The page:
Meanwhile, the Game Ready Equine System® is a set of high tech leg wraps that simultaneously deliver active compression and cold therapy. Publicly available case studies indicate that the system is effective at reducing tissue damage, swelling, and pain, allowing the horse’s leg injuries to heal faster and preventing injuries in the first place.
Pavicic selects products based on their effectiveness at cooling legs, reducing swelling, healing injuries, convenience, and price point. However, as Hawley and Jessica also advised, Karen says the one product she wouldn’t want to live without is ice boots.
Wendy MacCoubrey is one of Canada’s top international endurance riders. She spends her summers in Quebec and winters in Florida where she lives across the street from renowned international endurance rider Valerie Kanavy. MacCoubrey has been fortunate to have Kanavy as her mentor, sharing Valerie’s vast knowledge and the many therapeutic tools in her barn.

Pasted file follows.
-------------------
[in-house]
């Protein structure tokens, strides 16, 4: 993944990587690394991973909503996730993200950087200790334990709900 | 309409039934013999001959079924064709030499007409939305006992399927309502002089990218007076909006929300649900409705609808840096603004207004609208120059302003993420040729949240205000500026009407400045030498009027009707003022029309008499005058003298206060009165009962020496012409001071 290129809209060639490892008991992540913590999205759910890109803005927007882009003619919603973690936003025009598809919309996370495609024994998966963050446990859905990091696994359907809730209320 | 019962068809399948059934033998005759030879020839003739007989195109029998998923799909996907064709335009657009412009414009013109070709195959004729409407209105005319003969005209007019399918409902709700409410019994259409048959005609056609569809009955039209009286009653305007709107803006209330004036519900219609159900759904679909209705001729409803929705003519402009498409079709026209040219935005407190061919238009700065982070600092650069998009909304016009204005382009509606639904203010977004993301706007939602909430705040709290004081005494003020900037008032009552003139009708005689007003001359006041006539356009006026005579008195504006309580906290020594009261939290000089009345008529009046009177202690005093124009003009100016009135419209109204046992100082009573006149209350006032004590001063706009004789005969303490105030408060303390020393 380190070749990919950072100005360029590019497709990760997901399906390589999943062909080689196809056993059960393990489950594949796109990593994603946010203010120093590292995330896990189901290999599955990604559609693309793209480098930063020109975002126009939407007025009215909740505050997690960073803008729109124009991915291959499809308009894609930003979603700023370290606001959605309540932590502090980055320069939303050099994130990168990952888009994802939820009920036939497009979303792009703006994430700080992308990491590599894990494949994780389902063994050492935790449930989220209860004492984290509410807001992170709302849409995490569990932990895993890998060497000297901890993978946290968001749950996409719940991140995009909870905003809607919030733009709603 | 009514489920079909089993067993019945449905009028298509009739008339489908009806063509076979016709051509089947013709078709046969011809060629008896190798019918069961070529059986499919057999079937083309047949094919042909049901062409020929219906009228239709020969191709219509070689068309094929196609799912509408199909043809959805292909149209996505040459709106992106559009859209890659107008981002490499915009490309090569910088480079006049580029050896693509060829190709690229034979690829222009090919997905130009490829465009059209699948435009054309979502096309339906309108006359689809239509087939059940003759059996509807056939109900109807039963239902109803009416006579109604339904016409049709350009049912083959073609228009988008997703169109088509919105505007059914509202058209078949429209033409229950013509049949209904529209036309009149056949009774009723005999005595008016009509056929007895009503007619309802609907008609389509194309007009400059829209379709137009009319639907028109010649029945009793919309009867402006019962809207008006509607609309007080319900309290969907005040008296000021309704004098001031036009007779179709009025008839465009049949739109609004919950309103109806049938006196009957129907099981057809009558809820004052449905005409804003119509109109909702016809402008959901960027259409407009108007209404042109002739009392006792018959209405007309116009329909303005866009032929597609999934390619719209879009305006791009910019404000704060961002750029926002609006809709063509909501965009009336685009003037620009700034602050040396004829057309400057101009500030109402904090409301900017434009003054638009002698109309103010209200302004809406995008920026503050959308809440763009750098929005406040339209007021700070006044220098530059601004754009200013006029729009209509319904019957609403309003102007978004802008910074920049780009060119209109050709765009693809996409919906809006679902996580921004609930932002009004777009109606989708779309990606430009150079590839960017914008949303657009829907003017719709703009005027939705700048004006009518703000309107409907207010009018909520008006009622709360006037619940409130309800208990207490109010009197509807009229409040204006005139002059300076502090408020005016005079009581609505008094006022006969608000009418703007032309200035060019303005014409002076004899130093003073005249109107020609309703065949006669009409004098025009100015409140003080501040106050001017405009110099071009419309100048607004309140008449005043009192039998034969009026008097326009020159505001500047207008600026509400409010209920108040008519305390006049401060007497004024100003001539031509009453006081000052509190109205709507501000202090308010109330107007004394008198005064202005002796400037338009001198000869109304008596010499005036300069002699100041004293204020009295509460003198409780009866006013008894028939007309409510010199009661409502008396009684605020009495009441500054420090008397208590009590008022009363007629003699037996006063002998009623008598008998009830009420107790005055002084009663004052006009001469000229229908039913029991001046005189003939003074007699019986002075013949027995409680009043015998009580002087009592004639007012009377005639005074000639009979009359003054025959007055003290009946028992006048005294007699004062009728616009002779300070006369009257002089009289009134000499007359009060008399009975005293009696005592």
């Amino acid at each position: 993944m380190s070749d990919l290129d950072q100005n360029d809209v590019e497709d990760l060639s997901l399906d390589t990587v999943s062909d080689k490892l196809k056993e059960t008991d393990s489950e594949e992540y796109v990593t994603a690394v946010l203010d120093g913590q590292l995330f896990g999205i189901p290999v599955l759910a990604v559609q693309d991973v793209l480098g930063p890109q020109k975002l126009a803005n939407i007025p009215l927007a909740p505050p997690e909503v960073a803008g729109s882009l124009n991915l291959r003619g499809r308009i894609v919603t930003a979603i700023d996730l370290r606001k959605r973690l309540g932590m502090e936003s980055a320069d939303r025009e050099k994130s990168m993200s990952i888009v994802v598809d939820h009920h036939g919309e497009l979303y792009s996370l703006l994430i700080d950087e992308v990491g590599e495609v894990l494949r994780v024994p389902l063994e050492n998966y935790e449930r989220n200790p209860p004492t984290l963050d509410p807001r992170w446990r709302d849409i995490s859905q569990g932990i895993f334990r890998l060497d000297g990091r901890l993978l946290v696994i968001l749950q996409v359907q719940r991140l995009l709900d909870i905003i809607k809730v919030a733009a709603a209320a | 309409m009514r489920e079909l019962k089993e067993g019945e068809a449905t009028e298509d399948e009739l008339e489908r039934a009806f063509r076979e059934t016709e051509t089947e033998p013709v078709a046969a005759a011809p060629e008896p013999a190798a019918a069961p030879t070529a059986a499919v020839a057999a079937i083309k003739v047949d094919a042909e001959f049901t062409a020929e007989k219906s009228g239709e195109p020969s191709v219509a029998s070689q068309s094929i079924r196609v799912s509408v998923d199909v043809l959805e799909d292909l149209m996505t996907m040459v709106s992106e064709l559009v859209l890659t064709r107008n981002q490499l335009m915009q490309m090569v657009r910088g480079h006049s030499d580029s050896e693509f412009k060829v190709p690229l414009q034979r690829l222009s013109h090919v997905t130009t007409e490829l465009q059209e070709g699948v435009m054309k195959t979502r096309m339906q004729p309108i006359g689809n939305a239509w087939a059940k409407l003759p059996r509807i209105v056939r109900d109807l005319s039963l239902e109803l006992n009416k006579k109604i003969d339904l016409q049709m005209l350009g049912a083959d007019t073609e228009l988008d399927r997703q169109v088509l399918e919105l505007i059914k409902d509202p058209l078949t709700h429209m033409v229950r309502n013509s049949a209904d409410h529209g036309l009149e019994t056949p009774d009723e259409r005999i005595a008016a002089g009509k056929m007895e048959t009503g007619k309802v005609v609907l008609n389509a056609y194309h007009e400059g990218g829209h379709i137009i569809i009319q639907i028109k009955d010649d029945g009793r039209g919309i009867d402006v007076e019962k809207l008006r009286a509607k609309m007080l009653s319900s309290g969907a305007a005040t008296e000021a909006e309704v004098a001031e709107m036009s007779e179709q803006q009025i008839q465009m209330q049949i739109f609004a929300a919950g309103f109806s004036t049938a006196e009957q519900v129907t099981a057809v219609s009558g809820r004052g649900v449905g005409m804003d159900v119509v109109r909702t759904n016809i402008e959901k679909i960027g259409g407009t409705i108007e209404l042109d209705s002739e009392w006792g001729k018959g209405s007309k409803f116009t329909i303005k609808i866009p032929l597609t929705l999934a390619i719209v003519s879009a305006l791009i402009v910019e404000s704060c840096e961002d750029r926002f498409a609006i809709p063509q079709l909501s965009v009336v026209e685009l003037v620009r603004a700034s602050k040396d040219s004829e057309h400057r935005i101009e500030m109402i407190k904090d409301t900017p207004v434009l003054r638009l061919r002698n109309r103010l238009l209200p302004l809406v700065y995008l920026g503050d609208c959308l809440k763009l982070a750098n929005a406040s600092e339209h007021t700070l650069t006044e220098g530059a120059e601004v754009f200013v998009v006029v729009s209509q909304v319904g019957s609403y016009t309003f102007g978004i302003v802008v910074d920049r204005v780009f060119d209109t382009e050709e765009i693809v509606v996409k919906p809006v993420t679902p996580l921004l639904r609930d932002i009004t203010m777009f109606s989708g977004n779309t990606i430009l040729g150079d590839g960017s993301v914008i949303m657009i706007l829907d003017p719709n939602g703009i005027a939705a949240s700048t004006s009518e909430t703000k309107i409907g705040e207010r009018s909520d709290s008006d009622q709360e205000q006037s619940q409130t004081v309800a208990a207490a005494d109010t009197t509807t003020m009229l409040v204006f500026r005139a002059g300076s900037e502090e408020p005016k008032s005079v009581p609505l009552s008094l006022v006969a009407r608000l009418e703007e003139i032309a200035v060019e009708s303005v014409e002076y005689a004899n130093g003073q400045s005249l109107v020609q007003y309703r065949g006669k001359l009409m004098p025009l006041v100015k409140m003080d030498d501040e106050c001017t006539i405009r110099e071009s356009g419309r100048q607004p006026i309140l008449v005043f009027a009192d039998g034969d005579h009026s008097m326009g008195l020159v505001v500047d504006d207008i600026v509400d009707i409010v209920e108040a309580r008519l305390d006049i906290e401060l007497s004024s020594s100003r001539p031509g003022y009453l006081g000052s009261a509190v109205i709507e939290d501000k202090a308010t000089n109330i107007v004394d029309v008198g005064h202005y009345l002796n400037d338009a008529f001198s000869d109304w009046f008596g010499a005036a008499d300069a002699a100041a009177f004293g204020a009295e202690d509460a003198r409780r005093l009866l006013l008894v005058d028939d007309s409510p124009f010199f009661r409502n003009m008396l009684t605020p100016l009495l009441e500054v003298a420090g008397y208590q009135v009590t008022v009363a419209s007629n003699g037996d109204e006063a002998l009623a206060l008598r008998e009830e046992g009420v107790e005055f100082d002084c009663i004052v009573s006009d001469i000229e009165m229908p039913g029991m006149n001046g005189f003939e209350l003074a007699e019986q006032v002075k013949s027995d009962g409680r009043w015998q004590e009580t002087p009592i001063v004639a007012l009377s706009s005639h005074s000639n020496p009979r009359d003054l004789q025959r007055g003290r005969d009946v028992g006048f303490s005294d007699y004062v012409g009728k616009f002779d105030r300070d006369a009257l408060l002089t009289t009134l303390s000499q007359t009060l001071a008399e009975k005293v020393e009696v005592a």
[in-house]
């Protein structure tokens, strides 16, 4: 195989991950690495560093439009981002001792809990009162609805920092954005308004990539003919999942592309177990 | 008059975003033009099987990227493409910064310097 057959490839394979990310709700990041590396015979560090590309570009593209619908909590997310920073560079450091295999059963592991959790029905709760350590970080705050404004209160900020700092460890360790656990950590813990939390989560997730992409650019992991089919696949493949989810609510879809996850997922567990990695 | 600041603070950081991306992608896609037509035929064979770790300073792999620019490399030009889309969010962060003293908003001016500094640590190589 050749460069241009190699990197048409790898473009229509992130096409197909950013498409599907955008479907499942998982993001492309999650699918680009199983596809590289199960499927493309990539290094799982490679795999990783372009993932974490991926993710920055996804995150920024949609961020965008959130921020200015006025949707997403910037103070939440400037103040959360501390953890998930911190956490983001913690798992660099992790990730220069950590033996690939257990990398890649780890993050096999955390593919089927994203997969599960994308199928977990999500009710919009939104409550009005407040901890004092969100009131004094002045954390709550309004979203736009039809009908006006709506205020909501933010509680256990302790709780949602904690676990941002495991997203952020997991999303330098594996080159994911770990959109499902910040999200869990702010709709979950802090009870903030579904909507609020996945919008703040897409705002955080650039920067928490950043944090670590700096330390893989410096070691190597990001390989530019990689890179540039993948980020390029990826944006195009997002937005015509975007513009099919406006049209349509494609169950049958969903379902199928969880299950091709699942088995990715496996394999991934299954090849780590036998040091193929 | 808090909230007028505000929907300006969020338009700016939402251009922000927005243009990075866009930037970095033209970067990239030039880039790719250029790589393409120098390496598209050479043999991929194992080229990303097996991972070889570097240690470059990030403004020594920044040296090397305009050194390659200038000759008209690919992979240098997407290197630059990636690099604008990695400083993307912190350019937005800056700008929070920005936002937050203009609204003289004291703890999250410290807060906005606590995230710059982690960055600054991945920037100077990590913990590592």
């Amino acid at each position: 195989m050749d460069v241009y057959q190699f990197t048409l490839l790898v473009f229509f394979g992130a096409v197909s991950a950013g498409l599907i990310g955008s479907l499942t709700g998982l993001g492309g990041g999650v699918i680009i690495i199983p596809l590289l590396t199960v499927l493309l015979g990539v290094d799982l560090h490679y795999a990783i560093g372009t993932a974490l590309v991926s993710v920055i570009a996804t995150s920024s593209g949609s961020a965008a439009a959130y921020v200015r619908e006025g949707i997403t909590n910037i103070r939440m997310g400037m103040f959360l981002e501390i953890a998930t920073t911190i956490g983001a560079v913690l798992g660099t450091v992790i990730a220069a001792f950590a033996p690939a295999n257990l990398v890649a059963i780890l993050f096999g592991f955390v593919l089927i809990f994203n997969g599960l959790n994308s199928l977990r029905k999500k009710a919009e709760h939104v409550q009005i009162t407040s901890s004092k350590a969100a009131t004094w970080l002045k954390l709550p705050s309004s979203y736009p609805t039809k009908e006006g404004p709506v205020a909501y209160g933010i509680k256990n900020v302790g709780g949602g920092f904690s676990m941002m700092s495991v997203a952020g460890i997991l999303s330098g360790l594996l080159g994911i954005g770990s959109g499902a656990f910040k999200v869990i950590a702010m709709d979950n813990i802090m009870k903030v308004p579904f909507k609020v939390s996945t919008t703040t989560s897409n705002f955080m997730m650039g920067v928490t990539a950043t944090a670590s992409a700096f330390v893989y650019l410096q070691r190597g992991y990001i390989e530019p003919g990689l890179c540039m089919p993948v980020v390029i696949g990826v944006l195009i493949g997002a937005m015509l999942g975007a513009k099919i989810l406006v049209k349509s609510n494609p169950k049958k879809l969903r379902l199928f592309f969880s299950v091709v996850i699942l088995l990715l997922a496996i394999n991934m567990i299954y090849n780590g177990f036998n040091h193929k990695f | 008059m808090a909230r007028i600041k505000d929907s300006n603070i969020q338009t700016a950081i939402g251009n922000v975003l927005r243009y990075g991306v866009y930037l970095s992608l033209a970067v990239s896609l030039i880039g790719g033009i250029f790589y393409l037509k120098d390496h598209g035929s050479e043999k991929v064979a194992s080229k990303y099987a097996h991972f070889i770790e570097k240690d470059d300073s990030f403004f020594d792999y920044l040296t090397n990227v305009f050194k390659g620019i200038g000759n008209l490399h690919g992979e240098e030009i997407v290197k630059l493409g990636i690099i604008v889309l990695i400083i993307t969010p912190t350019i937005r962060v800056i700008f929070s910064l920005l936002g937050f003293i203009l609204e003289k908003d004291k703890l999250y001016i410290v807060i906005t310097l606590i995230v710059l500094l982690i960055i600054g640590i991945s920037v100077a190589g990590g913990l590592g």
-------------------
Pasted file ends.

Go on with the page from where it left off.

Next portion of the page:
Wendy MacCoubrey competing on Golden Miles, who had received laser therapy following an injury less than three weeks before the competition. Photo: Becky Siler Pearman
MacCoubrey states, “There are a lot of good therapeutic tools, and every tool has a use. It really depends on the scenario and issues we’ve got, which tool we use. For example, I’ve used lasers for my horse’s shoulders after a hard competition with a lot of hills, to help heal cuts and to treat tight hamstrings. I’ve used shockwave therapy on horses’ feet to increase growth, on withers if the chiropractor isn’t available, and to harden splints. Shockwave therapy seems to be more intense than laser therapy, so we use it less frequently and sometimes follow up treatment with the laser.”